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Uwaiys Gharani, who saw the reality of the Prophet, did not need to see his face, because the purpose of seeing a face is to know meaning and reality. A face is just a curtain for the one who sees reality.3

In this way, while all members of the Zohad became distinguished Teachers, Uwaiys was unique in the way that throughout his life and teachings, he emphasized non-verbal transmission of knowledge. Uwaiys is not well known historically because he chose a life of isolation from society. However, the school of Uwaiysi Sufism continues today, demonstrating that Uwaiys continues to pass his knowledge through non-verbal means to those who are able to receive it. Farid al-Din Attar, mystical Sufi poet (12th century) described Uwaiys as the shining Eastern star that in his time was used by the people during the night to find their direction. He also described Uwaiys as hibla, referring to Uwaiys as a living example of correct self-purification, and as a man who demonstrated direction and dedication towards true prayer. Several stories illustrate the relationship between the Prophet and Uwaiys, and highlight both their connection and the essential teachings of Uwaiys. Although the Prophet Mohammad never met Uwaiys, he knew of him and held him in high regard. It is documented that the Prophet returned home one day and said, “I smell the fragrance of Rahman from the side of Yemen,” the area from which Uwaiys hailed. The Prophet then asked his wife who had visited their home earlier that day. She replied that a man named Uwaiys Gharani had come to their home. Uwaiys had come to pay his respects to his master, the Prophet, but had not been able to stay, needing instead to return home to his sick mother for whom he cared. The commitment Uwaiys demonstrated to his mother spoke to his piety, as such care is a priority within the Muslim tradition. Although they had never met, the Prophet told his wife that Uwaiys was one of his best students. Regarding Uwaiys, Sheikh Farid-e-din Attar, a poet from the 12th and 13th centuries writes: “Uwaiys is the one about whom

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Sufism: An Inquiry Vol XVI, No. 3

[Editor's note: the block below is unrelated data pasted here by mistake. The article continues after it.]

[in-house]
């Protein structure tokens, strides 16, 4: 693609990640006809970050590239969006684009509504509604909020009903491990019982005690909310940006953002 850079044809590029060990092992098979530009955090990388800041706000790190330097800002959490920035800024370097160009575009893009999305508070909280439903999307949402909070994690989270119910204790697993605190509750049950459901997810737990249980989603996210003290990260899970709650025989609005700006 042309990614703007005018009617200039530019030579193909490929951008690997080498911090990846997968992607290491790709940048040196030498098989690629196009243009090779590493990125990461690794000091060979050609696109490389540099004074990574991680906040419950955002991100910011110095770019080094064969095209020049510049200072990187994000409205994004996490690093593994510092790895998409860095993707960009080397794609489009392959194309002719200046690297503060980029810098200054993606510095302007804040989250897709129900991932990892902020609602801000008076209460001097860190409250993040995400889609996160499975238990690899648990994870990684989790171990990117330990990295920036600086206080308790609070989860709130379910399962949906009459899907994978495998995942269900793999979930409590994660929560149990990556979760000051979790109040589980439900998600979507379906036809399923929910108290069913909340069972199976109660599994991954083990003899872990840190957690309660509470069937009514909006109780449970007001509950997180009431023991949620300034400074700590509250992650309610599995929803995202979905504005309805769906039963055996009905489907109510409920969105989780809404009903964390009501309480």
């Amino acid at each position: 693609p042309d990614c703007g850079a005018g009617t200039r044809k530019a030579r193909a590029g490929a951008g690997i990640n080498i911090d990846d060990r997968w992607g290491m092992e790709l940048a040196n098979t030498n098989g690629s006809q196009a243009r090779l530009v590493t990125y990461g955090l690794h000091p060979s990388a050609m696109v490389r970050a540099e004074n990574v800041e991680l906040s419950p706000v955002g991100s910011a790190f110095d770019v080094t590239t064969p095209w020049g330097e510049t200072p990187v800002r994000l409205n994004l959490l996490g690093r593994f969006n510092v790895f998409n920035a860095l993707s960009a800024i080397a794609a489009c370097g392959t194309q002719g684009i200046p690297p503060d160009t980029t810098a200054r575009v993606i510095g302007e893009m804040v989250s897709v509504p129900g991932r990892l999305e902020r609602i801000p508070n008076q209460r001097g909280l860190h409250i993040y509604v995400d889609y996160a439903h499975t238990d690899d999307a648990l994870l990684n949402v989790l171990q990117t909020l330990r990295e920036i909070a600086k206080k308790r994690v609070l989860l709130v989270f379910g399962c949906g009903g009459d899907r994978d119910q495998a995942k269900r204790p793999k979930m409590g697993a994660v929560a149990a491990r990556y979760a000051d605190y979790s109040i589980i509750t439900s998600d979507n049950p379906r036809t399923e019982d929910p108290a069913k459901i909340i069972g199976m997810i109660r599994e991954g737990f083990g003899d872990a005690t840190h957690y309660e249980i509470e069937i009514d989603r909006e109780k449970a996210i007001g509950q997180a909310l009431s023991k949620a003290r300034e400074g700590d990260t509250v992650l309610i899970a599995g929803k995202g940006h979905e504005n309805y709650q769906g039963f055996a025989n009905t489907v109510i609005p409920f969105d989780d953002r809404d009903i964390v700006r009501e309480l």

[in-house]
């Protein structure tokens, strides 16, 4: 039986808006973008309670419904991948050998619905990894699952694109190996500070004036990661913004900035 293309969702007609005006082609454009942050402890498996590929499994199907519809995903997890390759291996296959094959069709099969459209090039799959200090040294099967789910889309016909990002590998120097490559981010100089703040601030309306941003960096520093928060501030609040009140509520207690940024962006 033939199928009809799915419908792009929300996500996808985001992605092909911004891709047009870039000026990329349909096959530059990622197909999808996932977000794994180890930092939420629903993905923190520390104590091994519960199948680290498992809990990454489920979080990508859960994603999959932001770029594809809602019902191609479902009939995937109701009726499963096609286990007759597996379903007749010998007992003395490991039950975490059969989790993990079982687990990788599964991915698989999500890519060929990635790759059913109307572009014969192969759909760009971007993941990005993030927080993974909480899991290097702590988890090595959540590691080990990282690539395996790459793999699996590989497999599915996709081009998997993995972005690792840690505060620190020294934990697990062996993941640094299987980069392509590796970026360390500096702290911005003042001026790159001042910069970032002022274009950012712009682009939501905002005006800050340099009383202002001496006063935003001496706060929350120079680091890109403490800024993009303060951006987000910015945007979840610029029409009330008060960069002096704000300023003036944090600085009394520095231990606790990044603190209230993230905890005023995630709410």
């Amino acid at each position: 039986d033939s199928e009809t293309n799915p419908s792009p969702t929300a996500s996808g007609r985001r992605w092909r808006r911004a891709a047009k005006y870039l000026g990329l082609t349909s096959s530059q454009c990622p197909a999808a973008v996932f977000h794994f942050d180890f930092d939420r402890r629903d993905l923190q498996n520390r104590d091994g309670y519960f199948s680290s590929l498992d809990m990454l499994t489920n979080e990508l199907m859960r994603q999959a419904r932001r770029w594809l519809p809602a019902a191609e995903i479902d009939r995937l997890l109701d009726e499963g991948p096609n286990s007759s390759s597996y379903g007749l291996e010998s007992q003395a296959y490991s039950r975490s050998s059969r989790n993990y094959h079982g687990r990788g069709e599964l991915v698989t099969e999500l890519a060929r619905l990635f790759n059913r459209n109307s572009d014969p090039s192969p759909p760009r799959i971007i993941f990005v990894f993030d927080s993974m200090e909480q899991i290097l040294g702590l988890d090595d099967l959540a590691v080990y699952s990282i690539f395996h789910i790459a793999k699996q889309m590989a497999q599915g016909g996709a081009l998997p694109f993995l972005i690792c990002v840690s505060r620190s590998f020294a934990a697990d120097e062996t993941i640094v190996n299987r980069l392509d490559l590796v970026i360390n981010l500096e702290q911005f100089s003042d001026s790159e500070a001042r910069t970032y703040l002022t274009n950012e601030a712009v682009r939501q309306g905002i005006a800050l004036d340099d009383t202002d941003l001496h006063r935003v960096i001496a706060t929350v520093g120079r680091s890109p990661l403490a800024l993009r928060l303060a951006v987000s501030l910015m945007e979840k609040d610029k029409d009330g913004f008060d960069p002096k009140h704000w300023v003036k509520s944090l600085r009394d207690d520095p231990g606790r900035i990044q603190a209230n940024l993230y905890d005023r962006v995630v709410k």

the Prophet said, ‘Uwaiys Gharani is the best of the devotees in beneficence and affection.’ So how can one find the words to praise a man who has been praised by the Forgiving God, and whose breath is the breath of God?”4 Another story about Uwaiys Gharani that demonstrates the profound connection between Prophet Mohammad and Uwaiys recounts that just before he passed away, the Prophet asked Imam Ali, one of his students and his eventual successor, to give his robe to Uwaiys. Without ever laying eyes on Uwaiys, the Prophet gave Imam Ali a very specific physical description, including the scar on Uwaiys’s body. Imam Ali and the 2nd Caliph, Caliph Farooq, went to deliver the robe of Uwaiys. They found him on a mountain praying. After Uwaiys heard their message, he asked the two men if he could resume praying. When he finished and came back to them, he told Imam Ali and the Caliph that he had asked for God’s acceptance to take the robe, and had been permitted to accept the students. In all of the stories of Uwaiys, what stands out is the deep spiritual relationships that are not dependent on the teacher and the student having physically met. After Uwaiys became a teacher, following his receipt of the robe of the Prophet, a student named Haram ibn Hayan visited him for the first time. Haram was surprised when Uwaiys addressed him by him full name. When Haram asked Uwaiys how he knew his name without previously having met nor heard of him, Uwaiys replied: “My spirit knows your spirit.” An Inner Practice of Spirituality For many Sufis past and present, Uwaiys symbolizes or represents a certain style of receiving knowledge. Seyed Ali Kianfar, Ph.D., Shah Nazar Uwaiysi, teaches how despite a practitioner having a physical teacher whom he or she visits for teaching and guidance, it still is necessary to connect with the unseen teacher: The major communication is unseen, instead of just going physically and seeing the teacher. Even if you go physically, ultimately it should

Sufism: an inquiry - Vol16.3  

A journal for people of the heart.

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